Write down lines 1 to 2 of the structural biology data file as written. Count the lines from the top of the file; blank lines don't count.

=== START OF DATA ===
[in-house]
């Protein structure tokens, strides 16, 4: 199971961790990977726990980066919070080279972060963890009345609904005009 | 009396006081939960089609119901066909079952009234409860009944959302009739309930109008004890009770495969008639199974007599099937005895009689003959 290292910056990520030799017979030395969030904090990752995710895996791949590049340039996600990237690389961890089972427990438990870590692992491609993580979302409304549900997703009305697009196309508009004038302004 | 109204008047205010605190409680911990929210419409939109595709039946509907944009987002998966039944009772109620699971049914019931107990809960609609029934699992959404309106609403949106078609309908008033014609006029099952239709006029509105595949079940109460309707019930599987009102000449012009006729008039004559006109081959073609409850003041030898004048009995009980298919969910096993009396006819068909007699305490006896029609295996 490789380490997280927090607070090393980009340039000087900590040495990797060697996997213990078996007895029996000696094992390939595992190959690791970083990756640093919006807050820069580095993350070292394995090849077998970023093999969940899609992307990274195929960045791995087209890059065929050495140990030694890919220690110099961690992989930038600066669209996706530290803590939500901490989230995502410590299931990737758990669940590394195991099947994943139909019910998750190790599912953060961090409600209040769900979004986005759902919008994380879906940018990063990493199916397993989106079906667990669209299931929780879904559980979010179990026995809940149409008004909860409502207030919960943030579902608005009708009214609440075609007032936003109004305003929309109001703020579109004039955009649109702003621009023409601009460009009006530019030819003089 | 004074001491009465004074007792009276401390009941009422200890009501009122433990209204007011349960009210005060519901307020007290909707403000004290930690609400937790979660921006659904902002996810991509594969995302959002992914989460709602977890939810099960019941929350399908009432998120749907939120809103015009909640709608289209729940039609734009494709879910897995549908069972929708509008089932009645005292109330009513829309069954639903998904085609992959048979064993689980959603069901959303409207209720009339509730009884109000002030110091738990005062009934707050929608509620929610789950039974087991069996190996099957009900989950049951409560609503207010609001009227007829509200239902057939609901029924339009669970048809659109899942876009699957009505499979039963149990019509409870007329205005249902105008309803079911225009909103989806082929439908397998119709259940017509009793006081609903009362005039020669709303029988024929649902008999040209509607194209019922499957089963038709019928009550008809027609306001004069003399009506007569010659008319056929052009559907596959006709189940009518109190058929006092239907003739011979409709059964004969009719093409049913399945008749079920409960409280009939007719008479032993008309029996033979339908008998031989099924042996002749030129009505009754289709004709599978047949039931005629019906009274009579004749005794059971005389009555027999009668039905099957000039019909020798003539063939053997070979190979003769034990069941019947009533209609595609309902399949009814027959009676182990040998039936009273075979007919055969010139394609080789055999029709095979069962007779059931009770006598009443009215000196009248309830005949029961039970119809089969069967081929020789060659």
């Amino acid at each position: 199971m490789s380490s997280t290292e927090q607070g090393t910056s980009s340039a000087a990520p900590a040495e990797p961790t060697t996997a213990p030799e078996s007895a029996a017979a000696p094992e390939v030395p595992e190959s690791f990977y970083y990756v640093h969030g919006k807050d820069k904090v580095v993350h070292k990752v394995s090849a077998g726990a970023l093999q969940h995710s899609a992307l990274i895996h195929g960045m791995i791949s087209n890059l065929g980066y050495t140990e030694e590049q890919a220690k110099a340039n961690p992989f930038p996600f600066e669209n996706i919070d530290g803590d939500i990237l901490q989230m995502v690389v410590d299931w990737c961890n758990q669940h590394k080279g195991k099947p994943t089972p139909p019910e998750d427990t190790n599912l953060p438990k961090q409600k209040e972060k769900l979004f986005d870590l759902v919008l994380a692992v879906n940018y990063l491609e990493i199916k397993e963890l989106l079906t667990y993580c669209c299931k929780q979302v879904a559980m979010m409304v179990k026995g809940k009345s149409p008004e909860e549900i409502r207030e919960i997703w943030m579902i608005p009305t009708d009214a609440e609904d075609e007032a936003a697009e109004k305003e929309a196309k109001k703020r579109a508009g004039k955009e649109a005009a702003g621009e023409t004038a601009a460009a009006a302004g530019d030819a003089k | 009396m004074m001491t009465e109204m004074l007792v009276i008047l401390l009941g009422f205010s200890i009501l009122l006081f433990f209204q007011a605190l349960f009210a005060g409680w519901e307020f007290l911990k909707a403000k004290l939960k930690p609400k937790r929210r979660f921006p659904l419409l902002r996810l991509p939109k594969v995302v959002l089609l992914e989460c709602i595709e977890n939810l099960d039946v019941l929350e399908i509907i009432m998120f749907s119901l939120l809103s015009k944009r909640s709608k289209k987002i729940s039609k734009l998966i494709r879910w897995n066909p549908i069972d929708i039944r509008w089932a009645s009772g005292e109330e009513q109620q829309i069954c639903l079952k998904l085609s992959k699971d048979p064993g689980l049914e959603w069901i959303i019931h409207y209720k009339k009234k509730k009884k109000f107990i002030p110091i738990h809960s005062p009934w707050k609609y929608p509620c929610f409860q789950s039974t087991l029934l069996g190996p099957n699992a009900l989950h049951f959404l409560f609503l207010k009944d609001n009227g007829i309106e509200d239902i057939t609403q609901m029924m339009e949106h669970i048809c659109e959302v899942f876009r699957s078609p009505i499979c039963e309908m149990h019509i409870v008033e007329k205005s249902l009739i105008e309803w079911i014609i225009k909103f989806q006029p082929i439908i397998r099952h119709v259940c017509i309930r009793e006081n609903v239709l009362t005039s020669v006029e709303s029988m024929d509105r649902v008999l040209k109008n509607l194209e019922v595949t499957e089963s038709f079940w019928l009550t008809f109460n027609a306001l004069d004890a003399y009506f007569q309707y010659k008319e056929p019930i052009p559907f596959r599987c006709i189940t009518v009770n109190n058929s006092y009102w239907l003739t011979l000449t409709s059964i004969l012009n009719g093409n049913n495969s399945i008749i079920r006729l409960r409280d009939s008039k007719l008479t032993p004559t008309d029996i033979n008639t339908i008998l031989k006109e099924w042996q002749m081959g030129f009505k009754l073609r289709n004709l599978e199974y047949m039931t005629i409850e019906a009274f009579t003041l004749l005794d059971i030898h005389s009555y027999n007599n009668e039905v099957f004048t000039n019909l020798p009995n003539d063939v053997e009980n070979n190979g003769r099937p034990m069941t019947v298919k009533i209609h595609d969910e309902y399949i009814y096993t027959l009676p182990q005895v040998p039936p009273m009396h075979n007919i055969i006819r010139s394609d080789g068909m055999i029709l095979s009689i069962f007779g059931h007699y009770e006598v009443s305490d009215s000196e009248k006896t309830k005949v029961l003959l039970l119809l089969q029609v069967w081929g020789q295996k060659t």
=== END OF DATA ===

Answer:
[in-house]
């Protein structure tokens, strides 16, 4: 199971961790990977726990980066919070080279972060963890009345609904005009 | 009396006081939960089609119901066909079952009234409860009944959302009739309930109008004890009770495969008639199974007599099937005895009689003959 290292910056990520030799017979030395969030904090990752995710895996791949590049340039996600990237690389961890089972427990438990870590692992491609993580979302409304549900997703009305697009196309508009004038302004 | 109204008047205010605190409680911990929210419409939109595709039946509907944009987002998966039944009772109620699971049914019931107990809960609609029934699992959404309106609403949106078609309908008033014609006029099952239709006029509105595949079940109460309707019930599987009102000449012009006729008039004559006109081959073609409850003041030898004048009995009980298919969910096993009396006819068909007699305490006896029609295996 490789380490997280927090607070090393980009340039000087900590040495990797060697996997213990078996007895029996000696094992390939595992190959690791970083990756640093919006807050820069580095993350070292394995090849077998970023093999969940899609992307990274195929960045791995087209890059065929050495140990030694890919220690110099961690992989930038600066669209996706530290803590939500901490989230995502410590299931990737758990669940590394195991099947994943139909019910998750190790599912953060961090409600209040769900979004986005759902919008994380879906940018990063990493199916397993989106079906667990669209299931929780879904559980979010179990026995809940149409008004909860409502207030919960943030579902608005009708009214609440075609007032936003109004305003929309109001703020579109004039955009649109702003621009023409601009460009009006530019030819003089 | 004074001491009465004074007792009276401390009941009422200890009501009122433990209204007011349960009210005060519901307020007290909707403000004290930690609400937790979660921006659904902002996810991509594969995302959002992914989460709602977890939810099960019941929350399908009432998120749907939120809103015009909640709608289209729940039609734009494709879910897995549908069972929708509008089932009645005292109330009513829309069954639903998904085609992959048979064993689980959603069901959303409207209720009339509730009884109000002030110091738990005062009934707050929608509620929610789950039974087991069996190996099957009900989950049951409560609503207010609001009227007829509200239902057939609901029924339009669970048809659109899942876009699957009505499979039963149990019509409870007329205005249902105008309803079911225009909103989806082929439908397998119709259940017509009793006081609903009362005039020669709303029988024929649902008999040209509607194209019922499957089963038709019928009550008809027609306001004069003399009506007569010659008319056929052009559907596959006709189940009518109190058929006092239907003739011979409709059964004969009719093409049913399945008749079920409960409280009939007719008479032993008309029996033979339908008998031989099924042996002749030129009505009754289709004709599978047949039931005629019906009274009579004749005794059971005389009555027999009668039905099957000039019909020798003539063939053997070979190979003769034990069941019947009533209609595609309902399949009814027959009676182990040998039936009273075979007919055969010139394609080789055999029709095979069962007779059931009770006598009443009215000196009248309830005949029961039970119809089969069967081929020789060659």